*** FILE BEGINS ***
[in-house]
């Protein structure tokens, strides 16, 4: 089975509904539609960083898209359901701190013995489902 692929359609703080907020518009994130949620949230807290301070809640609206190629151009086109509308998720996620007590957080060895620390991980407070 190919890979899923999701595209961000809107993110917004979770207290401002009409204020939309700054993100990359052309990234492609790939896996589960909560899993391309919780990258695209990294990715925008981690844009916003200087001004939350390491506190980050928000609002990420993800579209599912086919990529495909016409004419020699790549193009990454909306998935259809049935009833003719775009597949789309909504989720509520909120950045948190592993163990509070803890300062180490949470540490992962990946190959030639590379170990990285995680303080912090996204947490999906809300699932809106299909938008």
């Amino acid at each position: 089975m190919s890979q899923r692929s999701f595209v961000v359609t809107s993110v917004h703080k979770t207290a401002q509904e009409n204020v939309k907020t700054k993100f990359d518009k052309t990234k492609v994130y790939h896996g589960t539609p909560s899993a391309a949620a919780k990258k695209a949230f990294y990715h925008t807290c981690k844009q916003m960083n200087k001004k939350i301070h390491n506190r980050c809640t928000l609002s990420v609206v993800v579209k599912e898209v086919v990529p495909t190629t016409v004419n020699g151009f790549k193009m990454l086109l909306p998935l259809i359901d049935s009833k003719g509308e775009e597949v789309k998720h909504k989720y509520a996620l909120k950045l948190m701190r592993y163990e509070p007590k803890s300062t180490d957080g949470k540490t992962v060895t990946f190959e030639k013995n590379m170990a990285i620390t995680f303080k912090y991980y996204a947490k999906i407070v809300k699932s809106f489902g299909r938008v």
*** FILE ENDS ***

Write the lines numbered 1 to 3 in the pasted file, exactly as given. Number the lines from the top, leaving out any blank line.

[in-house]
């Protein structure tokens, strides 16, 4: 089975509904539609960083898209359901701190013995489902 692929359609703080907020518009994130949620949230807290301070809640609206190629151009086109509308998720996620007590957080060895620390991980407070 190919890979899923999701595209961000809107993110917004979770207290401002009409204020939309700054993100990359052309990234492609790939896996589960909560899993391309919780990258695209990294990715925008981690844009916003200087001004939350390491506190980050928000609002990420993800579209599912086919990529495909016409004419020699790549193009990454909306998935259809049935009833003719775009597949789309909504989720509520909120950045948190592993163990509070803890300062180490949470540490992962990946190959030639590379170990990285995680303080912090996204947490999906809300699932809106299909938008």
């Amino acid at each position: 089975m190919s890979q899923r692929s999701f595209v961000v359609t809107s993110v917004h703080k979770t207290a401002q509904e009409n204020v939309k907020t700054k993100f990359d518009k052309t990234k492609v994130y790939h896996g589960t539609p909560s899993a391309a949620a919780k990258k695209a949230f990294y990715h925008t807290c981690k844009q916003m960083n200087k001004k939350i301070h390491n506190r980050c809640t928000l609002s990420v609206v993800v579209k599912e898209v086919v990529p495909t190629t016409v004419n020699g151009f790549k193009m990454l086109l909306p998935l259809i359901d049935s009833k003719g509308e775009e597949v789309k998720h909504k989720y509520a996620l909120k950045l948190m701190r592993y163990e509070p007590k803890s300062t180490d957080g949470k540490t992962v060895t990946f190959e030639k013995n590379m170990a990285i620390t995680f303080k912090y991980y996204a947490k999906i407070v809300k699932s809106f489902g299909r938008v």